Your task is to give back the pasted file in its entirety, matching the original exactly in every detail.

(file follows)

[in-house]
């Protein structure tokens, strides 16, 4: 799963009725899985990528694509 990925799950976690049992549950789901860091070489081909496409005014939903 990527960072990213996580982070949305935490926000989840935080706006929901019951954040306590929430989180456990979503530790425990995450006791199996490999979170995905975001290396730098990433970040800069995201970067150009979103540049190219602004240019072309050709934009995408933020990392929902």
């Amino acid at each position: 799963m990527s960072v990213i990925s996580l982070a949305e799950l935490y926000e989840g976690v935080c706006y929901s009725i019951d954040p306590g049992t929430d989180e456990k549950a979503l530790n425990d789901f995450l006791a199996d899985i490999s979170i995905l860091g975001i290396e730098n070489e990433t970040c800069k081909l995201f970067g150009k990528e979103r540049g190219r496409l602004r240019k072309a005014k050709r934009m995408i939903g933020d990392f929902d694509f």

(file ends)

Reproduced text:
[in-house]
């Protein structure tokens, strides 16, 4: 799963009725899985990528694509 990925799950976690049992549950789901860091070489081909496409005014939903 990527960072990213996580982070949305935490926000989840935080706006929901019951954040306590929430989180456990979503530790425990995450006791199996490999979170995905975001290396730098990433970040800069995201970067150009979103540049190219602004240019072309050709934009995408933020990392929902």
């Amino acid at each position: 799963m990527s960072v990213i990925s996580l982070a949305e799950l935490y926000e989840g976690v935080c706006y929901s009725i019951d954040p306590g049992t929430d989180e456990k549950a979503l530790n425990d789901f995450l006791a199996d899985i490999s979170i995905l860091g975001i290396e730098n070489e990433t970040c800069k081909l995201f970067g150009k990528e979103r540049g190219r496409l602004r240019k072309a005014k050709r934009m995408i939903g933020d990392f929902d694509f």